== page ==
Recently, I rekindled my interest in the battle and in that historical period in general. But I came across a "new" character - Myles Keogh, a captain in the battle. Keogh led the men of Company I. Now, if I heard of Keogh's name so many years ago, it didn't stick with me. See, as a kid, I remember learning all about the roles of Captain Frederick Benteen (who led companies H, D, and K); Major Marcus Reno (who led companies A, G, and M); and of course, Lt. Col. George Custer. They were certainly the bigger names in the battle on the U.S. side, and a lot has been written about them. Benteen and Reno survived the battle, and Reno went on to face accusations of being a coward for many years after, including by Custer's wife, Elizabeth. Custer, of course, along with all the men he directly commanded in the battle, fell to their deaths. Well, Keogh, it turns out, met the same fate.

As I recently started to learn about Myles Keogh and his brief yet extraordinary military career, I thought to myself simply, "Wow..." Here's a man that met his death at the young age of 36 - my age as I write this - and had, in his short career, left Ireland to fight for Pope Pius IX in defense of the Papal States during the [re]unification of Italy; came to the United States to fight for the Union during the Civil War, surviving major battles like Gettysburg, to name just one; headed out West afterward to participate in the Indian Wars; fights and dies bravely in perhaps the most fabled battle in U.S. history; and then has his remains shipped back to New York for burial.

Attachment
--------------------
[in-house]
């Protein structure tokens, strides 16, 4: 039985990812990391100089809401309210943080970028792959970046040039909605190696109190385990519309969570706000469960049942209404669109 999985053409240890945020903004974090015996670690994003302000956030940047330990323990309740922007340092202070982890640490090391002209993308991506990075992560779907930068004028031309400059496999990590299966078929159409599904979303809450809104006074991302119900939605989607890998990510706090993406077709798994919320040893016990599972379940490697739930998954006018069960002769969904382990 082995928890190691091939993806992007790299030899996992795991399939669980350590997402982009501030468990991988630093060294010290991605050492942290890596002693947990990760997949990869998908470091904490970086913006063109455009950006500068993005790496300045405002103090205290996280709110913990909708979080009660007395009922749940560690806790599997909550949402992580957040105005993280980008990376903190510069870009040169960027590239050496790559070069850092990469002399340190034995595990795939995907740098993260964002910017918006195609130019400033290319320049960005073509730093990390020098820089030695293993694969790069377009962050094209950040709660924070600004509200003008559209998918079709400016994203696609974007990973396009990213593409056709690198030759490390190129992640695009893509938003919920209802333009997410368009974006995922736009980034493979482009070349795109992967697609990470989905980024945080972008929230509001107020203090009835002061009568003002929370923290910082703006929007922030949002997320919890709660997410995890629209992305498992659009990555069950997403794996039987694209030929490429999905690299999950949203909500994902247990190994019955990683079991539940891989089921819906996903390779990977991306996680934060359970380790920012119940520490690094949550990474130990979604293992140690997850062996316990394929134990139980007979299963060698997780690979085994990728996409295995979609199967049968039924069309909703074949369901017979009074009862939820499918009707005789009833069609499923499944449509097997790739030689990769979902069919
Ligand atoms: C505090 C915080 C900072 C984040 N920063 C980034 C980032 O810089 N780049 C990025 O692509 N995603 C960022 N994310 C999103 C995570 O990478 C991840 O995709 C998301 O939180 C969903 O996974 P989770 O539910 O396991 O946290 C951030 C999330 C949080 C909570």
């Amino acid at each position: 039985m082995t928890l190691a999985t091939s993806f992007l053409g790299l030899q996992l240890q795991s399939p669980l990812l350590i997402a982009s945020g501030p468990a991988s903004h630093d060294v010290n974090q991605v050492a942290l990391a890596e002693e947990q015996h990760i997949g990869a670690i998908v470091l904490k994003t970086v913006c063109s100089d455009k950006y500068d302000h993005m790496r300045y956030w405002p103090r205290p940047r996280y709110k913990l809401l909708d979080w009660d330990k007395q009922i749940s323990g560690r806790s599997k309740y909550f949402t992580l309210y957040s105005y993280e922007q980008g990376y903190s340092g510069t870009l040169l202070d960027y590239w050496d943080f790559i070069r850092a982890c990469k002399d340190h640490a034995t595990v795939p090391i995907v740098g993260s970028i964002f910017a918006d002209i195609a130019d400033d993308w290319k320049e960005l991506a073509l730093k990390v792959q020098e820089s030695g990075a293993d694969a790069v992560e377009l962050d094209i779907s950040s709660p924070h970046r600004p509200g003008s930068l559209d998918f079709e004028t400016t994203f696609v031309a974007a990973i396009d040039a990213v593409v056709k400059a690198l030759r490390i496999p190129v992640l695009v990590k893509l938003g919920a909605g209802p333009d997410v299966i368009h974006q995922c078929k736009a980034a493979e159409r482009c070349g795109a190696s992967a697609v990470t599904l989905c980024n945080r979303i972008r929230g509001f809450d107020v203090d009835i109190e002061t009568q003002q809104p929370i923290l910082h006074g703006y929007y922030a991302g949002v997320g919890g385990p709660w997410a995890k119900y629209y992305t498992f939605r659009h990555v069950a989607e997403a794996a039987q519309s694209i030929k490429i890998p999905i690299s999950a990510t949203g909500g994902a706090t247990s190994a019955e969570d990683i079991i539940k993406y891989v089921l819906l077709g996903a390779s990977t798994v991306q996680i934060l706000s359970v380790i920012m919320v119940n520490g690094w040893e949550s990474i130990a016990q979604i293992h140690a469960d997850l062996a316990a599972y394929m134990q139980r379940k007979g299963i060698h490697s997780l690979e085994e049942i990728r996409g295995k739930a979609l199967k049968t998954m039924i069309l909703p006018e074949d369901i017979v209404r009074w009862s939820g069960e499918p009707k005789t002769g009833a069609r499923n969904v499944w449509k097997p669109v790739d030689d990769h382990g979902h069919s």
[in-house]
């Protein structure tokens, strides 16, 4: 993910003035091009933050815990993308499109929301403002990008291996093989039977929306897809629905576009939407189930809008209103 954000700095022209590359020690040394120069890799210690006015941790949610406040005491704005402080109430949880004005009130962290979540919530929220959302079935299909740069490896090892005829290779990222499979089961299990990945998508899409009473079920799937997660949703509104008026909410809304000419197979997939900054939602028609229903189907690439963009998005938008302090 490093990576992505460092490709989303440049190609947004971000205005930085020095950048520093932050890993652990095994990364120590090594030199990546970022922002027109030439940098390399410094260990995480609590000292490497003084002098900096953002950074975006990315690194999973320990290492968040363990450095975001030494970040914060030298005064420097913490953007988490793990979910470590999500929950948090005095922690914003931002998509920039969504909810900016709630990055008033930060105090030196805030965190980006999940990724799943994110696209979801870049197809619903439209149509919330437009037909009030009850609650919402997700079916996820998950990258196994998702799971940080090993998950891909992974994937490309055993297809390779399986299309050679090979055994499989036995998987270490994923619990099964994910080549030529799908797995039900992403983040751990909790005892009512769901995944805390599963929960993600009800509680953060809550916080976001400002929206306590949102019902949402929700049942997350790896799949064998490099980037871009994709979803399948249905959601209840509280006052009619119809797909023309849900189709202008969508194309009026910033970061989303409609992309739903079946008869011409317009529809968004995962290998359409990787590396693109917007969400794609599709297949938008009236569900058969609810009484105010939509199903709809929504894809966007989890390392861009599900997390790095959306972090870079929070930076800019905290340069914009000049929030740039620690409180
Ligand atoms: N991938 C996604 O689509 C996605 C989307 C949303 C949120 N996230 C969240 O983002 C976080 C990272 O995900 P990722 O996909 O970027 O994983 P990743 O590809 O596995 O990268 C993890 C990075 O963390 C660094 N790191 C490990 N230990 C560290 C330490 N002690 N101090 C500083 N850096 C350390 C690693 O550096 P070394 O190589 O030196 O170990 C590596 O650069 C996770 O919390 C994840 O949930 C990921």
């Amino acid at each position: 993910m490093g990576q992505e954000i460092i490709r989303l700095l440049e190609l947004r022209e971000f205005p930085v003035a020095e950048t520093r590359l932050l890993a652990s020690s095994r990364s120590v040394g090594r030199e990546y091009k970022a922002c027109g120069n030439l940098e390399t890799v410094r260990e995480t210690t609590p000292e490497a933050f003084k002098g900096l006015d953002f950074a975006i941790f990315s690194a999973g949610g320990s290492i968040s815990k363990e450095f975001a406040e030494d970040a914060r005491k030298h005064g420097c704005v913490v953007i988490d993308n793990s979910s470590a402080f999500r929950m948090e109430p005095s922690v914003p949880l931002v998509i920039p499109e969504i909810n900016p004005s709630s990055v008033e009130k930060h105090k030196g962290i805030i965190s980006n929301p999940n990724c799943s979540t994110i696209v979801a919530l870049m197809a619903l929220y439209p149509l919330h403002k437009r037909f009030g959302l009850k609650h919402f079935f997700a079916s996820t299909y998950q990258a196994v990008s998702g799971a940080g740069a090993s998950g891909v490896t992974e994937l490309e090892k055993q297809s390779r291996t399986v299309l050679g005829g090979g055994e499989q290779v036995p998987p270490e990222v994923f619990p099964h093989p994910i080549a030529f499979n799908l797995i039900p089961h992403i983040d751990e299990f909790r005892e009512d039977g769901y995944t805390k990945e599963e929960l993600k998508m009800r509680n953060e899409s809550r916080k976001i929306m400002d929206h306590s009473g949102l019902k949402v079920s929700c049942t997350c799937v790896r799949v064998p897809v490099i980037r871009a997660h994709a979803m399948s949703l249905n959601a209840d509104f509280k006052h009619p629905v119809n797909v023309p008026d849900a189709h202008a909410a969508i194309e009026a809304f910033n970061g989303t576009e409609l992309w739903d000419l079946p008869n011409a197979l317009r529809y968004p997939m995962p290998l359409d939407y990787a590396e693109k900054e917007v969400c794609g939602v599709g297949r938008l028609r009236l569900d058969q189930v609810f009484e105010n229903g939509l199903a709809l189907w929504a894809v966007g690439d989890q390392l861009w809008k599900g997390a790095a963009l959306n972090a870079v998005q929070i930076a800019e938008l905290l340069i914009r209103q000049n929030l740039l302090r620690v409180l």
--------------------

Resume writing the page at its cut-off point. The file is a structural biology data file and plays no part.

Myles Keogh
Myles Keogh in 1872.
It's said that Keogh's body was found stripped of its clothing, but not mutilated, as many fallen soldiers were. There are a couple of theories surrounding this. A devout Roman Catholic, Keogh wore an Agnus Dei (that's Latin for "Lamb of God") on a chain around his neck, and the Indian warriors may have viewed this as powerful "medicine." Another theory, tying into this one, holds that many of the Indian fighters were simply Catholic themselves.

Keogh's horse, Comanche, though badly wounded in the battle, survived and would go on to live another 15 years, dying in 1891. He became a mascot of sorts for the 7th Cavalry after the battle, and he is currently housed at the University of Kansas Natural History Museum. He is stuffed and in a humidity-controlled glass case.